The Panda is half white half black with green eyes, which signifies his identity as a biracial American, while the Tigress, being yellow and “hardcore” as the Monkey claimed, is an incarnation of the dragon lady and tiger mom stereotypes of Chinese women. She is hardworking and has practiced martial arts for twenty years, but she is also rigid, and inflexible. Eventually the humorous Panda came to her salvation and sexual liberation.

The depiction of the dogs in the movie is an innuendo of the infamous “Urban Management law enforcement” in China. These “government officers” rob the pots and pans from the “civilians”, represented by rabbits and pigs. The metals are used for steelmaking, weapon manufacturing, which symbolizes the Chinese governments recent military expansion.

In another scene, a drooling pig mom bribes Po’s father to set up a meeting of her pig son with Po, the “dragon warrior.” This is a restaging of a common social phenomenon in China, the privileged “second rich generation” inheriting social benefits from their rich, powerful parents. In addition, there are two Kung Fu masters imprisoned by the dictatorial emperor peacock, who were later emancipated by the panda, which draws subtle connection of the Chinese governments’ imprisonment of two artists Liu, Xiaobo and Ai, Weiwei.

If the same content were made in Chinese, the film would have been banned forever, but Hollywood did a good job that it not only managed to circumvent the censorship radars with all the tied-in political innuendos, but also garnered huge box office revenue, despite the fact that some Chinese artists were openly boycotting this movie. Hollywood touched down again in the cultural, economic and political interaction with the Chinese.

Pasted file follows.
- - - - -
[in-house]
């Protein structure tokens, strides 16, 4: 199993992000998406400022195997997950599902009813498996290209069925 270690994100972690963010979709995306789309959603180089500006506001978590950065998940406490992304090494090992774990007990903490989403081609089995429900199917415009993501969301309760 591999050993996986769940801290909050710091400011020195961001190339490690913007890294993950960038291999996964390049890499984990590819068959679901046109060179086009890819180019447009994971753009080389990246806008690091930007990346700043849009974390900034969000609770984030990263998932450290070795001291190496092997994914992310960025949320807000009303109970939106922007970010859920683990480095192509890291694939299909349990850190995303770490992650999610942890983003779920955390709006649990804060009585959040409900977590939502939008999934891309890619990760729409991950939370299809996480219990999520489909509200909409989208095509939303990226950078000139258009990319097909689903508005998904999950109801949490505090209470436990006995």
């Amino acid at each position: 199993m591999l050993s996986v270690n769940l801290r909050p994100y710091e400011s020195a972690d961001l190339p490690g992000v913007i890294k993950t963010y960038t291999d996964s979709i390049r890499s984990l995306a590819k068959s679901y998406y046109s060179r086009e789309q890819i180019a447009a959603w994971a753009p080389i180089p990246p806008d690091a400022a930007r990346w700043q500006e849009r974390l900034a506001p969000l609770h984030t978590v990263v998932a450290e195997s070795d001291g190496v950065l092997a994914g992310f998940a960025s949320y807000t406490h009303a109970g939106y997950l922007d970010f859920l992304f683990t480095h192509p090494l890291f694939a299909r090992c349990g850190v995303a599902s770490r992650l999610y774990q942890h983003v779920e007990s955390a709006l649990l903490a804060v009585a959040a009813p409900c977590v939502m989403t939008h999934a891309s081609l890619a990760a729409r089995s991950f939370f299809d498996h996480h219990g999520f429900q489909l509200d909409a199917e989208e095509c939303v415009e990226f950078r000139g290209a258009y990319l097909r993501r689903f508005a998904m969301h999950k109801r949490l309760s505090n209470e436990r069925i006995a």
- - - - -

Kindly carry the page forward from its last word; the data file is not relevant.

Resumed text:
Hollywood’s exportation of Orientalism to the Orient movement continued with international hits such as The Karate Kid, Forbidden Kingdom, Green Hornet, and Pirates of the Caribbean 3. Packed with Chinese action stars, The Forbidden Kingdom is a White boy’s Kung Fu adventure to the East, a weird hybrid of China’s epic story “Journey to the West” and a modern male version of “Wizard of Oz.” The Karate Kid is an American boy’s self-growth and ass-kicking journey in Beijing. The film follows the Western formula that the American boy not only defeats the evil Chinese boys in the end, but also wins the Chinese girl. However, due to the fact that the American boy is black in this movie, Orientalism is ironically covered with an anti-racism theme (the Asian projection of racial discrimination against Black people).

From Bruce Lee to Jay Chow, Green Hornet has not made much progress in its positioning of the Asian sidekick character. A martial arts master, mechanical genius, and a badass coffee maker, Jay Chow’s Kato pushes the overachieving “model minority” stereotype to the extreme. However, perfect as Kato is, he is still the sidekick serving a white master, who is rich and tells better jokes. In addition, Kato’s sexual frustration with the white female lead played by Cameron Diaz symbolizes castration, a reinforcement of Hollywood emasculation of Asian masculinity.